irq_domain interrupt number mapping library
The current design of the Linux kernel uses a single large number
space where each separate IRQ source is assigned a different number.
This is simple when there is only one interrupt controller, but in
systems with multiple interrupt controllers the kernel must ensure
that each one gets assigned non-overlapping allocations of Linux
The irq_alloc_desc*() and irq_free_desc*() APIs provide allocation of
irq numbers, but they don't provide any support for reverse mapping of
the controller-local IRQ (hwirq) number into the Linux IRQ number
The irq_domain library adds mapping between hwirq and IRQ numbers on
top of the irq_alloc_desc*() API. An irq_domain to manage mapping is
preferred over interrupt controller drivers open coding their own
reverse mapping scheme.
irq_domain also implements translation from Device Tree interrupt
specifiers to hwirq numbers, and can be easily extended to support
other IRQ topology data sources.
=== irq_domain usage ===
An interrupt controller driver creates and registers an irq_domain by
calling one of the irq_domain_add_*() functions (each mapping method
has a different allocator function, more on that later). The function
will return a pointer to the irq_domain on success. The caller must
provide the allocator function with an irq_domain_ops structure with
the .map callback populated as a minimum.
In most cases, the irq_domain will begin empty without any mappings
between hwirq and IRQ numbers. Mappings are added to the irq_domain
by calling irq_create_mapping() which accepts the irq_domain and a
hwirq number as arguments. If a mapping for the hwirq doesn't already
exist then it will allocate a new Linux irq_desc, associate it with
the hwirq, and call the .map() callback so the driver can perform any
required hardware setup.
When an interrupt is received, irq_find_mapping() function should
be used to find the Linux IRQ number from the hwirq number.
If the driver has the Linux IRQ number or the irq_data pointer, and
needs to know the associated hwirq number (such as in the irq_chip
callbacks) then it can be directly obtained from irq_data->hwirq.
=== Types of irq_domain mappings ===
There are several mechanisms available for reverse mapping from hwirq
to Linux irq, and each mechanism uses a different allocation function.
Which reverse map type should be used depends on the use case. Each
of the reverse map types are described below:
==== Linear ====
The linear reverse map maintains a fixed size table indexed by the
hwirq number. When a hwirq is mapped, an irq_desc is allocated for
the hwirq, and the IRQ number is stored in the table.
The Linear map is a good choice when the maximum number of hwirqs is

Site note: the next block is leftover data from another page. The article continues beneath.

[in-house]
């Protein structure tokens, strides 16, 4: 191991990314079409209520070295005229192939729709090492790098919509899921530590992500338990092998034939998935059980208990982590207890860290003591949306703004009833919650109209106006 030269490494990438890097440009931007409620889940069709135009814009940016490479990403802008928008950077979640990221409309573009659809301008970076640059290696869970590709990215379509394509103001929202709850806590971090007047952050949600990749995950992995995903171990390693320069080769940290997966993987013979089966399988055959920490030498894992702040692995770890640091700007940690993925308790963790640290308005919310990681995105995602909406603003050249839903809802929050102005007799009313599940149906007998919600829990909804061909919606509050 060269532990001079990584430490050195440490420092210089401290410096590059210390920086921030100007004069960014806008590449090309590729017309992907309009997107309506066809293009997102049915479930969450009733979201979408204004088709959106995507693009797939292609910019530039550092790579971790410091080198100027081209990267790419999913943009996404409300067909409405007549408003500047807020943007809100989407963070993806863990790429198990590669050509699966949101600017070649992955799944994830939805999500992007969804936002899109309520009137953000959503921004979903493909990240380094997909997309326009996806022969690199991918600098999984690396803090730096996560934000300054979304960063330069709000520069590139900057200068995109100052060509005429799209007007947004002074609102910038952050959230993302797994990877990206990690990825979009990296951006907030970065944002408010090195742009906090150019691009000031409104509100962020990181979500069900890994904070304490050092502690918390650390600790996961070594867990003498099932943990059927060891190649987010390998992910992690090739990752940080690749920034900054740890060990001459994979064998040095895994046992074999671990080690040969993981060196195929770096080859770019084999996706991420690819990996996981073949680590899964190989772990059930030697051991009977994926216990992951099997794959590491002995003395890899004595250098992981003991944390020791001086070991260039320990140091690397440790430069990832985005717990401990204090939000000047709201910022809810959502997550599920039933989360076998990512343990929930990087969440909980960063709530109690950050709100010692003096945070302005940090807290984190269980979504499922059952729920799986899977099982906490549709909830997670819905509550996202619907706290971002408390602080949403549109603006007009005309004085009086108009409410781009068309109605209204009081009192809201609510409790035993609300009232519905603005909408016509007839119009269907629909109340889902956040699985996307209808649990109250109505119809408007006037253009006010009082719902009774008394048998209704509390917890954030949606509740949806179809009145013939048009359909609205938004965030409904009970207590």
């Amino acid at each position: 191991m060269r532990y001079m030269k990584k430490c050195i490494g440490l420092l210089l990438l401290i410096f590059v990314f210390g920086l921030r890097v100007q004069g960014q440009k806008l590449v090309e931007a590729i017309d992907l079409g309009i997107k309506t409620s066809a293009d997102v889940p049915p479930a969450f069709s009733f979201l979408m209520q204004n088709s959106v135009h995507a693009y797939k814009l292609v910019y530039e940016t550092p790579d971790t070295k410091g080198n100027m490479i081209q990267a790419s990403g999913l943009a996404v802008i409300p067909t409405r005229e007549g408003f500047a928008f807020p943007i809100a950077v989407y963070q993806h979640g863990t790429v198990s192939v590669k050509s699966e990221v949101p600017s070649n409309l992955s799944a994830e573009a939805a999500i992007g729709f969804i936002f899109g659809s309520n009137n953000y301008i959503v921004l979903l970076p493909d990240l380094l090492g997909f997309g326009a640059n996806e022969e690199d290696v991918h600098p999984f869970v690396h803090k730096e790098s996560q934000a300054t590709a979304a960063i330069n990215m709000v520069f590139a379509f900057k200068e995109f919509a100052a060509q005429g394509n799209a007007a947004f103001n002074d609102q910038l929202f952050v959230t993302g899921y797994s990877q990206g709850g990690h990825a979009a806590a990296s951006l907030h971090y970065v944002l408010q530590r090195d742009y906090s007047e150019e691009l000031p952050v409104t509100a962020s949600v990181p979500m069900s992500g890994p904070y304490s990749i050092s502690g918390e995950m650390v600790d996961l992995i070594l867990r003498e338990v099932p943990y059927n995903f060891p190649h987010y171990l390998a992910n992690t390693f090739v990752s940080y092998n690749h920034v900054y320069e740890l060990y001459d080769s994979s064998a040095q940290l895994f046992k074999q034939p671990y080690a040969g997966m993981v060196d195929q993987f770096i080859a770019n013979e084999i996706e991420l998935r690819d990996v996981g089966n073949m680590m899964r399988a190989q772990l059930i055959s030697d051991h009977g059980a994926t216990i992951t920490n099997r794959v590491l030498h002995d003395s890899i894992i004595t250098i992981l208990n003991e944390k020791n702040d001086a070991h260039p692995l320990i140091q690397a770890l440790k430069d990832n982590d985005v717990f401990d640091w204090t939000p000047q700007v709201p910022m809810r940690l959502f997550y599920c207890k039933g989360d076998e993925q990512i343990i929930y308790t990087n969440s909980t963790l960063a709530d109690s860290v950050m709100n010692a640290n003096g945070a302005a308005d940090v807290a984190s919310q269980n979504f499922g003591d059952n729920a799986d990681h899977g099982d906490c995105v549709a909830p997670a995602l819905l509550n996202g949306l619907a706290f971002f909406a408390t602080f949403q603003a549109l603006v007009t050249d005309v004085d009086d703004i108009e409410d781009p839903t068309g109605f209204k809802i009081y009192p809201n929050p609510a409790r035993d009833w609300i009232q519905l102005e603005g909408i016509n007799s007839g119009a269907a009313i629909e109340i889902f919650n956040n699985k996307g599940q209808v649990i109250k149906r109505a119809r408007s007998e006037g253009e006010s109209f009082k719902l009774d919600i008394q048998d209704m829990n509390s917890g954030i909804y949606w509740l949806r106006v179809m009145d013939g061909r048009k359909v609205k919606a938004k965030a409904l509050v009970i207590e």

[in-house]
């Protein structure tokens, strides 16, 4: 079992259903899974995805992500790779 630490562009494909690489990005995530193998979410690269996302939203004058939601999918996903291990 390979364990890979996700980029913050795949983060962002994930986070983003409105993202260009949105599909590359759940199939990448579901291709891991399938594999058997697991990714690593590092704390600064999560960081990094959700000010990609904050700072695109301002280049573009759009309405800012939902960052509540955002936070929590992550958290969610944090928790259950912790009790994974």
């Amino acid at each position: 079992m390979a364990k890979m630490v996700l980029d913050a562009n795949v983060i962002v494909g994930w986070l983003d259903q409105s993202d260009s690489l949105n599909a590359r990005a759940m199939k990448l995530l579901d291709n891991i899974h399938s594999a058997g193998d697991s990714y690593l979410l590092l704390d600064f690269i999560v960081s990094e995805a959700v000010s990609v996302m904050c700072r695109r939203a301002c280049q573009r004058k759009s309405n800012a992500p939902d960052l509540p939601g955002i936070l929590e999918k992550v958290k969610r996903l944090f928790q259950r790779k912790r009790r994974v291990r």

fixed and a relatively small number (~ < 256). The advantages of this
map are fixed time lookup for IRQ numbers, and irq_descs are only
allocated for in-use IRQs. The disadvantage is that the table must be
as large as the largest possible hwirq number.
The majority of drivers should use the linear map.
==== Tree ====
The irq_domain maintains a radix tree map from hwirq numbers to Linux
IRQs. When an hwirq is mapped, an irq_desc is allocated and the
hwirq is used as the lookup key for the radix tree.
The tree map is a good choice if the hwirq number can be very large
since it doesn't need to allocate a table as large as the largest
hwirq number. The disadvantage is that hwirq to IRQ number lookup is
dependent on how many entries are in the table.
Very few drivers should need this mapping. At the moment, powerpc
iseries is the only user.
==== No Map ===-
The No Map mapping is to be used when the hwirq number is
programmable in the hardware. In this case it is best to program the
Linux IRQ number into the hardware itself so that no mapping is
required. Calling irq_create_direct_mapping() will allocate a Linux
IRQ number and call the .map() callback so that driver can program the
Linux IRQ number into the hardware.
Most drivers cannot use this mapping.
==== Legacy ====
The Legacy mapping is a special case for drivers that already have a
range of irq_descs allocated for the hwirqs. It is used when the
driver cannot be immediately converted to use the linear mapping. For
example, many embedded system board support files use a set of #defines
for IRQ numbers that are passed to struct device registrations. In that
case the Linux IRQ numbers cannot be dynamically assigned and the legacy
mapping should be used.
The legacy map assumes a contiguous range of IRQ numbers has already
been allocated for the controller and that the IRQ number can be
calculated by adding a fixed offset to the hwirq number, and
visa-versa. The disadvantage is that it requires the interrupt
controller to manage IRQ allocations and it requires an irq_desc to be
allocated for every hwirq, even if it is unused.
The legacy map should only be used if fixed IRQ mappings must be
supported. For example, ISA controllers would use the legacy map for
mapping Linux IRQs 0-15 so that existing ISA drivers get the correct IRQ
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